The question is, what did James Madison mean when he wrote “retained by the people” in the 9th Amendment — and “reserved to the States respectively, or to the people” in the 10th Amendment?

Which people? Pretty clearly, since he differentiates between “the States” vs. “the people” in the 10th Amendment, he means the people as individuals and/or voluntary groups.

But for the short-comings and limitations of the English language — having only “us” or “we” to refer to other folks rather than the wealth of more precise and limiting alternatives in many native languages — “retained by the people” would be thoroughly defined and would rarely refer to everyone — as do “us” and “we” in English.

However Mr. Madison, constrained by those short-comings and limitations, seemingly left the door open for “the States” — meaning their governments — to do as they please as long as they don’t directly violate The Constitution. FWIW, my guess is he didn’t mean it that way.

If it wasn’t for those short-comings and limitations of the English language, Mr. Madison would likely have been more precise and would have indicated he meant “the people” as individuals and/or voluntary groups.

Further, since the word “democracy” does not appear anywhere in the founding documents — and since the founders had a healthy disrespect for the idea of “democracy like this – – –

Mankind will in time discover that unbridled majorities are as tyrannical and cruel as unlimited despots.” –U.S. “Founding Father” John Adams

And this – – –

An elective despotism was not the government we fought for” –Thomas Jefferson: Notes on Virginia Q.XIII, 1782. ME 2:163

And particularly Mr. Madison himself – – –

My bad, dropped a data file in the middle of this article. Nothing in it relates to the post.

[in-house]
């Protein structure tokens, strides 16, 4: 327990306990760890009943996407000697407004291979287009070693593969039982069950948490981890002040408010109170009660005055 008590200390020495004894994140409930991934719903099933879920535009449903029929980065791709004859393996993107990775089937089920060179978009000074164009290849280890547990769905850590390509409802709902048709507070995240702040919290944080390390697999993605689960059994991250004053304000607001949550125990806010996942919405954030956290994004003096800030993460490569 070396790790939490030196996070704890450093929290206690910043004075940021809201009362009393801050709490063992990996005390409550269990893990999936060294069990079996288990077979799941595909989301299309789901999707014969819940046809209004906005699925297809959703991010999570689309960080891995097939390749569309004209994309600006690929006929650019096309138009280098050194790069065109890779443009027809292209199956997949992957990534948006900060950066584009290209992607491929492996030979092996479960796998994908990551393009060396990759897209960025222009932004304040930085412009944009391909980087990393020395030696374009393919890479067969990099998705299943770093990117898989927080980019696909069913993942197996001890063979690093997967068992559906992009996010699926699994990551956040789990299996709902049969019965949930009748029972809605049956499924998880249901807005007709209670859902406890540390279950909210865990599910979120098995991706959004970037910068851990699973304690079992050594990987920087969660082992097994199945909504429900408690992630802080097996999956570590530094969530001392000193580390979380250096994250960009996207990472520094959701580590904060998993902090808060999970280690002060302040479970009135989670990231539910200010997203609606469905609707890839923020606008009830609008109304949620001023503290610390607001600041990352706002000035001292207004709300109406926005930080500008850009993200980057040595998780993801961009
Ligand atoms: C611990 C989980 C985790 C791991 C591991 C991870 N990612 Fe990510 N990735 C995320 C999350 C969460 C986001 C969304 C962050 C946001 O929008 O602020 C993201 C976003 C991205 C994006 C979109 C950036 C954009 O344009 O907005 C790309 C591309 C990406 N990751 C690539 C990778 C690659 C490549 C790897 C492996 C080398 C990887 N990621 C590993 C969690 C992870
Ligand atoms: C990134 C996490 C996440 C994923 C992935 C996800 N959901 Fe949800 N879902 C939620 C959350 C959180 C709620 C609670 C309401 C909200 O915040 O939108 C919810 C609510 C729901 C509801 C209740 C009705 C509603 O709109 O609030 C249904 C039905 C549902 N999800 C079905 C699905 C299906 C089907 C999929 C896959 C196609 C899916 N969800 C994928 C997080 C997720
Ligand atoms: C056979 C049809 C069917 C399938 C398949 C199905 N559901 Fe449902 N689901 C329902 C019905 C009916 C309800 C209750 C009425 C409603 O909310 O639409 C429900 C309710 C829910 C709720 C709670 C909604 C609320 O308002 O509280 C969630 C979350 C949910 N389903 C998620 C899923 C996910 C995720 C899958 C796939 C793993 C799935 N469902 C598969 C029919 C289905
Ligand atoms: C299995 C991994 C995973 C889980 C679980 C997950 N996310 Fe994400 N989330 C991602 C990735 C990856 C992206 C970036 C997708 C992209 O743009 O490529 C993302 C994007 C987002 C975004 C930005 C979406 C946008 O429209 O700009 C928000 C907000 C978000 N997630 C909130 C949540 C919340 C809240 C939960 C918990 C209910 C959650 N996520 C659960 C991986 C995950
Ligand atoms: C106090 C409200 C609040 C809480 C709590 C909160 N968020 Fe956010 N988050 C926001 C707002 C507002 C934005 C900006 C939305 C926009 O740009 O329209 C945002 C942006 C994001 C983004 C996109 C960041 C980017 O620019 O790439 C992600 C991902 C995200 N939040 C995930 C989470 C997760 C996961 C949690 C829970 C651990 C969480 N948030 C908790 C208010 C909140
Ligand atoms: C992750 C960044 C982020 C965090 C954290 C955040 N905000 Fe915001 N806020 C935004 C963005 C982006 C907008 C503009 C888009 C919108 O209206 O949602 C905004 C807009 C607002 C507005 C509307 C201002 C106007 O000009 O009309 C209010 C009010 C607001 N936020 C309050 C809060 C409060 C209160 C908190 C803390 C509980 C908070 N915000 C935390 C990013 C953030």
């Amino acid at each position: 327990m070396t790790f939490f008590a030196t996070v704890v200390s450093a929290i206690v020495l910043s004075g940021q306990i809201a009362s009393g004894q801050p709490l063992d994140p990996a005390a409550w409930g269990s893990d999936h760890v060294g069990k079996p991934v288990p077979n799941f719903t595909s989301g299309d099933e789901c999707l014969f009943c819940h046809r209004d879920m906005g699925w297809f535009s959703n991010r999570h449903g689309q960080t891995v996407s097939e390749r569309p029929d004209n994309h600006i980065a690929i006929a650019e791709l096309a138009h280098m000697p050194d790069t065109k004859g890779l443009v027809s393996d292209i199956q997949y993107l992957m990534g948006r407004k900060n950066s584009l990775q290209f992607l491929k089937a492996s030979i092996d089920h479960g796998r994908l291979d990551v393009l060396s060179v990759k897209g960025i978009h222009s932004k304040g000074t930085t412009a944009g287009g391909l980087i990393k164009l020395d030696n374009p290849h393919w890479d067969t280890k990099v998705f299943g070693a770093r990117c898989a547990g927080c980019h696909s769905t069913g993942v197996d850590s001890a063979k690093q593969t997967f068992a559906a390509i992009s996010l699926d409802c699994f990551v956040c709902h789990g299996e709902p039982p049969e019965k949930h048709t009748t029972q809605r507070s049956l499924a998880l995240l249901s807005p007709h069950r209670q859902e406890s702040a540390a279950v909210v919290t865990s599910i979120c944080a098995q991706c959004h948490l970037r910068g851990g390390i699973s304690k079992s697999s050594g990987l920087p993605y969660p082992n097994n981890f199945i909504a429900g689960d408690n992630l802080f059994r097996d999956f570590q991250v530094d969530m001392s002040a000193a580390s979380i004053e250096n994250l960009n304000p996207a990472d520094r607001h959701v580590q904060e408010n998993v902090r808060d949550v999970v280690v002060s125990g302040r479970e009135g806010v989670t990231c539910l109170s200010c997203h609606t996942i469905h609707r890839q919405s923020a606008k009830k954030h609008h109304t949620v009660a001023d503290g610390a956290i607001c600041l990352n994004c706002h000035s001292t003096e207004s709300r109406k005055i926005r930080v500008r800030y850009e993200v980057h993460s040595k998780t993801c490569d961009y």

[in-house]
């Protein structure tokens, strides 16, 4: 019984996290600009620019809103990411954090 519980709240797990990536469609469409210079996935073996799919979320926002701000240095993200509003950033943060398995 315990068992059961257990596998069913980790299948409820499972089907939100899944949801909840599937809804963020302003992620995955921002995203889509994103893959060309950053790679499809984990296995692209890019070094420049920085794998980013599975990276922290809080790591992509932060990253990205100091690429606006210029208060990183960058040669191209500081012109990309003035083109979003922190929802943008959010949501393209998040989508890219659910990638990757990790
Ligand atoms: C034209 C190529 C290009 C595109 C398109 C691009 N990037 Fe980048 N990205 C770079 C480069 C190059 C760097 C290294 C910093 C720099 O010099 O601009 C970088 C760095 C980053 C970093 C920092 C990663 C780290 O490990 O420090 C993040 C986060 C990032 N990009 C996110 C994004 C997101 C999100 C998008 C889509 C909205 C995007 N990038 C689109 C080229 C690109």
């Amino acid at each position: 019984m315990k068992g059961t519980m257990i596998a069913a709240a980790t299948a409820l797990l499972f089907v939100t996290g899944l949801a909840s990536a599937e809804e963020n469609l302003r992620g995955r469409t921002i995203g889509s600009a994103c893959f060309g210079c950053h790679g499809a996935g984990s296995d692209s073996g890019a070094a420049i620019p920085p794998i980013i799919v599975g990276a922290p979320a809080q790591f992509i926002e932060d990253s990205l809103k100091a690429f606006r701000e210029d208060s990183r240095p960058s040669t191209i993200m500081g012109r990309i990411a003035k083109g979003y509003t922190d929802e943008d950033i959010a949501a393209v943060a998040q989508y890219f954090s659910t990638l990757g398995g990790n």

Hence it is that such democracies have ever been spectacles of turbulence and contention; have ever been found incompatible with personal security or the rights of property; and have in general been as short in their lives as they have been violent in their deaths.” –James Madison, Federalist Paper 10

– – – we might safely conclude that the phrases “to the people” (10th Amendment) and “by the people” (9th Amendment) meant “people” as individuals or voluntary groups (natural democracy) and not as just another “winner takes all” coercive State democracy, forced on everyone by vote.

The conversation about abortion you never hear is that no matter how appealing it might seem to some, NO government, neither State nor Federal, should have the right to force a woman to be, like livestock, a forced breeder.

Always remember what “Made America Great” the first time: Everyone — especially governments — minded their own business. In the case of U.S. governments, that means their business is “enumerated and thus limited.

The repeal of Roe vs. Wade should have meant that the decision to have an abortion was left up to each individual woman, not a coercive State government.

Now apply that principle, embodied in the 9th and 10th Amendments, across the board.